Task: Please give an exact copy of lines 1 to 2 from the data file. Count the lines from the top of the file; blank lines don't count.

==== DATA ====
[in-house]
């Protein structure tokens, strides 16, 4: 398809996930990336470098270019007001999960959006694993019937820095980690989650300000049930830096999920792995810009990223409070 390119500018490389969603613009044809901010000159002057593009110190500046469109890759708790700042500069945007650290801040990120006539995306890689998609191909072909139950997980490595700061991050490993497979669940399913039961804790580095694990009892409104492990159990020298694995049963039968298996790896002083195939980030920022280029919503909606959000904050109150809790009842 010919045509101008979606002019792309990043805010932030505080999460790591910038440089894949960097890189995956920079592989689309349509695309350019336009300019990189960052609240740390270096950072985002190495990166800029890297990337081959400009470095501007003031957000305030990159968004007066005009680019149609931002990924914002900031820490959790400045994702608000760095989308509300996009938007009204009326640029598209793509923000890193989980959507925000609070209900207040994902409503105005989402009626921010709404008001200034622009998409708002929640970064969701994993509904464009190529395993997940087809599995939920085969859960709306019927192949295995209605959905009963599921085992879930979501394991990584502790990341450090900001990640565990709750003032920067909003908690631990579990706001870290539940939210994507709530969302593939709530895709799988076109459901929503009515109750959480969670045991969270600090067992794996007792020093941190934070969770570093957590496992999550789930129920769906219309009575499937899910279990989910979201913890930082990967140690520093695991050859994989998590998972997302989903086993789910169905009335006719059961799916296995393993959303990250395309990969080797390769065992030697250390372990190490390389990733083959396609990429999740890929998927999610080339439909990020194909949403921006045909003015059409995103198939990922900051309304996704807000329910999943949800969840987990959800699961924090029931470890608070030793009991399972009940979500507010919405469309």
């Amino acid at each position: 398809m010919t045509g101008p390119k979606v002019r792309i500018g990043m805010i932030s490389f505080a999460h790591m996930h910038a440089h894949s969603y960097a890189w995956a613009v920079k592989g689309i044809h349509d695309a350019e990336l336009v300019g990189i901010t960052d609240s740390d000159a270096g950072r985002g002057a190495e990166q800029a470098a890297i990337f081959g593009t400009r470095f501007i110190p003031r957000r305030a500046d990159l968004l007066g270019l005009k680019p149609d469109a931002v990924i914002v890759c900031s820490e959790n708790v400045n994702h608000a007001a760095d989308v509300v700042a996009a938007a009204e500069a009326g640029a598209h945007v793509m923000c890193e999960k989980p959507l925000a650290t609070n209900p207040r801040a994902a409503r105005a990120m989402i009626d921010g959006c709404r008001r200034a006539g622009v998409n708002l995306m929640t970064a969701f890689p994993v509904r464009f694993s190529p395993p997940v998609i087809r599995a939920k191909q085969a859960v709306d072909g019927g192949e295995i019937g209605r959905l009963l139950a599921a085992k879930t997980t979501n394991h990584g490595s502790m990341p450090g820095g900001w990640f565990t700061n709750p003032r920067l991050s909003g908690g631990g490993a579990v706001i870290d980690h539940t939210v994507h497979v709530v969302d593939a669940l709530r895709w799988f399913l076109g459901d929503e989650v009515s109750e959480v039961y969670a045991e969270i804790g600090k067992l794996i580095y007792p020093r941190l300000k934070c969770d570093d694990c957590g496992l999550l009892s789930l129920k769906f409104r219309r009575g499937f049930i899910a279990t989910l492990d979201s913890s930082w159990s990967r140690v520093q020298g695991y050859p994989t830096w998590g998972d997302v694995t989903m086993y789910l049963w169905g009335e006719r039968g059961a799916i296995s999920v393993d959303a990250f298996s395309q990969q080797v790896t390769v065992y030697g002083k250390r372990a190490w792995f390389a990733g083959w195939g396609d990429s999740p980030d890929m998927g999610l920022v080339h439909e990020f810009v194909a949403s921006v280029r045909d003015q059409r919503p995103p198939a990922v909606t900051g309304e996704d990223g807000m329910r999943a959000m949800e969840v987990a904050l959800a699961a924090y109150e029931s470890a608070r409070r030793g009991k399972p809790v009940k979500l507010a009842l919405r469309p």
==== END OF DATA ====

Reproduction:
[in-house]
């Protein structure tokens, strides 16, 4: 398809996930990336470098270019007001999960959006694993019937820095980690989650300000049930830096999920792995810009990223409070 390119500018490389969603613009044809901010000159002057593009110190500046469109890759708790700042500069945007650290801040990120006539995306890689998609191909072909139950997980490595700061991050490993497979669940399913039961804790580095694990009892409104492990159990020298694995049963039968298996790896002083195939980030920022280029919503909606959000904050109150809790009842 010919045509101008979606002019792309990043805010932030505080999460790591910038440089894949960097890189995956920079592989689309349509695309350019336009300019990189960052609240740390270096950072985002190495990166800029890297990337081959400009470095501007003031957000305030990159968004007066005009680019149609931002990924914002900031820490959790400045994702608000760095989308509300996009938007009204009326640029598209793509923000890193989980959507925000609070209900207040994902409503105005989402009626921010709404008001200034622009998409708002929640970064969701994993509904464009190529395993997940087809599995939920085969859960709306019927192949295995209605959905009963599921085992879930979501394991990584502790990341450090900001990640565990709750003032920067909003908690631990579990706001870290539940939210994507709530969302593939709530895709799988076109459901929503009515109750959480969670045991969270600090067992794996007792020093941190934070969770570093957590496992999550789930129920769906219309009575499937899910279990989910979201913890930082990967140690520093695991050859994989998590998972997302989903086993789910169905009335006719059961799916296995393993959303990250395309990969080797390769065992030697250390372990190490390389990733083959396609990429999740890929998927999610080339439909990020194909949403921006045909003015059409995103198939990922900051309304996704807000329910999943949800969840987990959800699961924090029931470890608070030793009991399972009940979500507010919405469309």